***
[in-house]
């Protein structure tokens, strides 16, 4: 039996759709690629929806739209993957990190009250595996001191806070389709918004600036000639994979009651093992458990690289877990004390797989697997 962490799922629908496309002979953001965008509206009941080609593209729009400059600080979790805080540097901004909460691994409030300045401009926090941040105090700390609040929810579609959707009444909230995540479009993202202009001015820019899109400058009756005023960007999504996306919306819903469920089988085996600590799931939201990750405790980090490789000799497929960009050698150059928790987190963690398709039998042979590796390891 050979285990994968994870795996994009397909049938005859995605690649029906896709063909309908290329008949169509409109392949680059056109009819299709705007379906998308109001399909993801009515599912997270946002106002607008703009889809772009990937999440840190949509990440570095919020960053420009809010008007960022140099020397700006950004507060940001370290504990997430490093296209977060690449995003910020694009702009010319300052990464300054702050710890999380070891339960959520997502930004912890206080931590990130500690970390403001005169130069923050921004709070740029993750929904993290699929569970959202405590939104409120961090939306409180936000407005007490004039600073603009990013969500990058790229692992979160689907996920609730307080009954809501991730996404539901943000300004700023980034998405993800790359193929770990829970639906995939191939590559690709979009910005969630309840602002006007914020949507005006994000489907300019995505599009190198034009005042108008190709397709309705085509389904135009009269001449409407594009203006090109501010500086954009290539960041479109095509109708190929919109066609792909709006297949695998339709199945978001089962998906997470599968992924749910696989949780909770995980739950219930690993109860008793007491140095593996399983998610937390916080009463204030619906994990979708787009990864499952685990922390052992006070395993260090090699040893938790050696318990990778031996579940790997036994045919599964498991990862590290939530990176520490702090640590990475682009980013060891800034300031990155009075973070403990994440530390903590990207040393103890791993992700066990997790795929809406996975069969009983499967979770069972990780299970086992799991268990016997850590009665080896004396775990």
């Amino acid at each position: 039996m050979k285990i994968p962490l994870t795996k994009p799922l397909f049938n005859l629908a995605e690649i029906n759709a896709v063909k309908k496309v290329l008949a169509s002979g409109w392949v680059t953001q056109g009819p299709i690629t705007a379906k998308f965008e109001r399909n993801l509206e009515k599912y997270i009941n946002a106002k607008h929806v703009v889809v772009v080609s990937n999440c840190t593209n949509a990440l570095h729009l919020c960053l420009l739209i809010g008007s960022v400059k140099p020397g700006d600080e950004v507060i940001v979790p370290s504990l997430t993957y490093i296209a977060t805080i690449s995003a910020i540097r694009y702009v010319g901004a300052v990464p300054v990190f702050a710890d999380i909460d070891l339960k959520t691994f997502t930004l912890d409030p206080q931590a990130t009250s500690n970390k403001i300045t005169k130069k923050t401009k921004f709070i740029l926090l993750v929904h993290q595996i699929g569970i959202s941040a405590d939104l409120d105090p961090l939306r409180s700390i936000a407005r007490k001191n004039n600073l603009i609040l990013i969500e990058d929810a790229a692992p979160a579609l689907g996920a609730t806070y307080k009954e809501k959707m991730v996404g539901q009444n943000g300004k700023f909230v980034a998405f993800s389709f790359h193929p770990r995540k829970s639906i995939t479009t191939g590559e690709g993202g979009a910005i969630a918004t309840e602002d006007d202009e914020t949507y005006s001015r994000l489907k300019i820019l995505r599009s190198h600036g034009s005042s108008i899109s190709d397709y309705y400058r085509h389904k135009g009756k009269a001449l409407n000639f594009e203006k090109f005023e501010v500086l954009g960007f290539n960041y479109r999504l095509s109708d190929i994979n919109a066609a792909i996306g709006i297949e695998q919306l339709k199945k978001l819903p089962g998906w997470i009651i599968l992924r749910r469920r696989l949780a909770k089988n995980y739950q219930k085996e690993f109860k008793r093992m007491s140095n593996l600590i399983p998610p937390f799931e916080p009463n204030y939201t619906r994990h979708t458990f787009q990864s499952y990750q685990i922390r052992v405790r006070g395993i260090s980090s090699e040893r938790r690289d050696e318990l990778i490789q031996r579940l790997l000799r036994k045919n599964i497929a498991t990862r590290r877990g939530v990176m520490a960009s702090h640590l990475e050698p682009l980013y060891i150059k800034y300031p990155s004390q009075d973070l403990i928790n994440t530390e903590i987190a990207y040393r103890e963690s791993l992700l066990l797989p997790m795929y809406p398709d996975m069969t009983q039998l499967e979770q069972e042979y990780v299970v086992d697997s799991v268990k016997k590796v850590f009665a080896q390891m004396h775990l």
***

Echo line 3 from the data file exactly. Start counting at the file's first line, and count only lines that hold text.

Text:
């Amino acid at each position: 039996m050979k285990i994968p962490l994870t795996k994009p799922l397909f049938n005859l629908a995605e690649i029906n759709a896709v063909k309908k496309v290329l008949a169509s002979g409109w392949v680059t953001q056109g009819p299709i690629t705007a379906k998308f965008e109001r399909n993801l509206e009515k599912y997270i009941n946002a106002k607008h929806v703009v889809v772009v080609s990937n999440c840190t593209n949509a990440l570095h729009l919020c960053l420009l739209i809010g008007s960022v400059k140099p020397g700006d600080e950004v507060i940001v979790p370290s504990l997430t993957y490093i296209a977060t805080i690449s995003a910020i540097r694009y702009v010319g901004a300052v990464p300054v990190f702050a710890d999380i909460d070891l339960k959520t691994f997502t930004l912890d409030p206080q931590a990130t009250s500690n970390k403001i300045t005169k130069k923050t401009k921004f709070i740029l926090l993750v929904h993290q595996i699929g569970i959202s941040a405590d939104l409120d105090p961090l939306r409180s700390i936000a407005r007490k001191n004039n600073l603009i609040l990013i969500e990058d929810a790229a692992p979160a579609l689907g996920a609730t806070y307080k009954e809501k959707m991730v996404g539901q009444n943000g300004k700023f909230v980034a998405f993800s389709f790359h193929p770990r995540k829970s639906i995939t479009t191939g590559e690709g993202g979009a910005i969630a918004t309840e602002d006007d202009e914020t949507y005006s001015r994000l489907k300019i820019l995505r599009s190198h600036g034009s005042s108008i899109s190709d397709y309705y400058r085509h389904k135009g009756k009269a001449l409407n000639f594009e203006k090109f005023e501010v500086l954009g960007f290539n960041y479109r999504l095509s109708d190929i994979n919109a066609a792909i996306g709006i297949e695998q919306l339709k199945k978001l819903p089962g998906w997470i009651i599968l992924r749910r469920r696989l949780a909770k089988n995980y739950q219930k085996e690993f109860k008793r093992m007491s140095n593996l600590i399983p998610p937390f799931e916080p009463n204030y939201t619906r994990h979708t458990f787009q990864s499952y990750q685990i922390r052992v405790r006070g395993i260090s980090s090699e040893r938790r690289d050696e318990l990778i490789q031996r579940l790997l000799r036994k045919n599964i497929a498991t990862r590290r877990g939530v990176m520490a960009s702090h640590l990475e050698p682009l980013y060891i150059k800034y300031p990155s004390q009075d973070l403990i928790n994440t530390e903590i987190a990207y040393r103890e963690s791993l992700l066990l797989p997790m795929y809406p398709d996975m069969t009983q039998l499967e979770q069972e042979y990780v299970v086992d697997s799991v268990k016997k590796v850590f009665a080896q390891m004396h775990l």